Ramakrishna's influence

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The marble statue of Ramakrishna at Belur Math
Painting by Franz Dvorak

Ramakrishna (1836–1886) is a famous nineteenth-century Indian Bengali Hindu mystic. Born as he was during a social upheaval in Bengal in particular and India in general, Ramakrishna and his movement—Ramakrishna Mission played a leading role in the modern revival of Hinduism in India, and on modern Indian history.[1]

On Hinduism[edit]

Ramakrishna and his chief disciple Swami Vivekananda are regarded as two of the key figures in the Bengal Renaissance of 19th century.[2] Ramakrishna played a leading role in the modern revival of Hinduism in India and the movement—Ramakrishna Mission—he inspired has deeply influenced modern Indian history.[3] Ramakrishna is also regarded as an influential figure on Keshab Chandra Sen and other Brahmos and on the Elite of Calcutta, the bhadralok.[4] Ramakrishna advocated bhakti[5] and the Bhagavad Gita occupies an important place in his discourses.[6] Ramakrishna practised several religions, including Islam and Christianity, and recognized that in spite of the differences, all religions are valid and true and they lead to the same ultimate goal—God.[7] He was given a name that is from the Vaishnavite tradition (Rama and Krishna are both incarnations of Vishnu), but was a devotee of Kali, the mother goddess, and known to have followed various other religious paths including Tantrism, Christianity, and Islam.[8]

Contributions to Humanity[edit]

Max Müller, who was inspired by Ramakrishna, said:[9]

Sri Ramakrishna was a living illustration of the truth that Vedanta, when properly realised, can become a practical rule of life... the Vedanta philosophy is the very marrow running through all the bones of Ramakrishna’s doctrine.

Leo Tolstoy saw similarities between his and Ramakrishna's thoughts. He described him as a "remarkable sage".[10]

Romain Rolland considered Ramakrishna to be the "consummation of two thousand years of the spiritual life of three hundred million people." He said:[11]

Allowing for differences of country and of time, Ramakrishna is the younger brother of Christ.

Mohandas Gandhi wrote:[12]

Ramakrishna's life enables us to see God face to face. He was a living embodiment of godliness.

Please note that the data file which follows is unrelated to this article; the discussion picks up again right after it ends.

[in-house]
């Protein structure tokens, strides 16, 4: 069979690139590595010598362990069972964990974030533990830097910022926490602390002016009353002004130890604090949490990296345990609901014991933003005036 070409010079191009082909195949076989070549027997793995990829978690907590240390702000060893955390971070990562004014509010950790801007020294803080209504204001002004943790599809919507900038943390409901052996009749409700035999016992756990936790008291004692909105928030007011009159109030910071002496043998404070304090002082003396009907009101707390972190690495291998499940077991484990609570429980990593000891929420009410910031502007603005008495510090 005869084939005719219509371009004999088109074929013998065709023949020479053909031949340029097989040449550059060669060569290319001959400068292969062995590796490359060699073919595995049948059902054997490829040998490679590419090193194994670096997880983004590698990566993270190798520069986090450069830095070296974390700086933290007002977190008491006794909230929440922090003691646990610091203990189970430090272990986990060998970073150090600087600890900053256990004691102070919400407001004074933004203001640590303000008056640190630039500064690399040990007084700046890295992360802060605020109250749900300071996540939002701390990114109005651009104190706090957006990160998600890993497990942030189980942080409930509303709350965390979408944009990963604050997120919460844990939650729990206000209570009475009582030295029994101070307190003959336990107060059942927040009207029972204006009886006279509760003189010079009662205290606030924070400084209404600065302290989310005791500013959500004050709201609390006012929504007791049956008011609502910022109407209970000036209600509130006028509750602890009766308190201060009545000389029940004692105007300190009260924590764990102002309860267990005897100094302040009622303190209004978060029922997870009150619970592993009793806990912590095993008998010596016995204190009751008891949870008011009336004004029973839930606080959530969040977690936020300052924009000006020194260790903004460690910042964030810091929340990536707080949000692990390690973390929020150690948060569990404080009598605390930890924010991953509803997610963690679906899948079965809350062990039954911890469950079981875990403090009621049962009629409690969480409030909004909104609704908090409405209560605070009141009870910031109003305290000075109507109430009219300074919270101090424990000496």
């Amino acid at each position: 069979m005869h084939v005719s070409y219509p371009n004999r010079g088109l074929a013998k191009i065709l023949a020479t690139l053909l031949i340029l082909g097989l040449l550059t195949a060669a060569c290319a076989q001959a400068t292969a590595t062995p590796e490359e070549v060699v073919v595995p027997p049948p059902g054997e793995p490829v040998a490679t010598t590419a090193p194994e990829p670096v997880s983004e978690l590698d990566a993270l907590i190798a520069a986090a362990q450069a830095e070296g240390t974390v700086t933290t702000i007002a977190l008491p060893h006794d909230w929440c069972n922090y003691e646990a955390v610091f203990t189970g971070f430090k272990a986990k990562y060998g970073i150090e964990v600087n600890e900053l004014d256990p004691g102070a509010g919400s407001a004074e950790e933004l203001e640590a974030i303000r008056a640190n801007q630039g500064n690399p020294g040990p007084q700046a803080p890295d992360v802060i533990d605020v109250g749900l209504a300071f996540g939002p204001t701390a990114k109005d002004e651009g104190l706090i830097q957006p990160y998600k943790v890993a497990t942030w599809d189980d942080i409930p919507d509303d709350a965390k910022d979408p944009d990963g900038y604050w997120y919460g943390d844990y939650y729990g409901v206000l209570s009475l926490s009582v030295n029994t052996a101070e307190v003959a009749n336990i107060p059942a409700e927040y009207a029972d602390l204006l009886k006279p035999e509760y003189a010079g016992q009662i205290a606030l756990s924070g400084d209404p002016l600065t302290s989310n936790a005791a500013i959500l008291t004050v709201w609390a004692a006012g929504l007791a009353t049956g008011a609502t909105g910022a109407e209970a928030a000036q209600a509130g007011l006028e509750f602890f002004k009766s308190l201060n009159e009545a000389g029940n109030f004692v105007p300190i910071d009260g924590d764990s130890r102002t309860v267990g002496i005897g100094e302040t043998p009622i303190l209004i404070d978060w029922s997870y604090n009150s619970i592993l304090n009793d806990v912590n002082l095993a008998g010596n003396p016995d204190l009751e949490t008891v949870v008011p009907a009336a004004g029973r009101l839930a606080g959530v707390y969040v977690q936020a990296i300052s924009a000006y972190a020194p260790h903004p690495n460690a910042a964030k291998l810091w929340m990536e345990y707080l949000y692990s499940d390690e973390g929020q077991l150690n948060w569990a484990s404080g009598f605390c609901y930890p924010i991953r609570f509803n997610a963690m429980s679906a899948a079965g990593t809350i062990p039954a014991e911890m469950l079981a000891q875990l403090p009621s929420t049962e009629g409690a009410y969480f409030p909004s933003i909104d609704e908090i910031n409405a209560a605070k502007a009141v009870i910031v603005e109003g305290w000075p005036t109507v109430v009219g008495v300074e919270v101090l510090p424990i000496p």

Sri Aurobindo considered Ramakrishna to be an incarnation, or Avatar, of God on par with Gautama Buddha.[13] He wrote:

When scepticism had reached its height, the time had come for spirituality to assert itself and establish the reality of the world as a manifestation of the spirit, the secret of the confusion created by the senses, the magnificent possibilities of man and the ineffable beatitude of God. This is the work whose consummation Sri Ramakrishna came to begin and all the development of the previous two thousand years and more since Buddha appeared has been a preparation for the harmonisation of spiritual teaching and experience by the Avatar of Dakshineshwar.

Jawaharlal Nehru described Ramakrishna as "one of the great rishis of India, who had come to draw our attention to the higher things of life and of the spirit."[14] Subhas Chandra Bose was also influenced by Ramakrishna. He said:[15]

The effectiveness of Ramakrishna's appeal lay in the fact that he had practised what he preached and that... he had reached the acme of spiritual progress.

Philosopher Arindam Chakrabarti called Ramakrishna "The practically illiterate, faith-bound, emotional, otherworldly esoteric Ramakrishna who prayed to the Goddess: "May my rationalizing intellect be struck by thunder!" And yet in his views about the nature of ultimate reality, the relation between the self and the body, ways of knowing truth, moral and social duties of human beings and metatheoretical explanations of why mystics disagree...Ramakrishna was no less a philosopher than Buddha or Socrates.[16]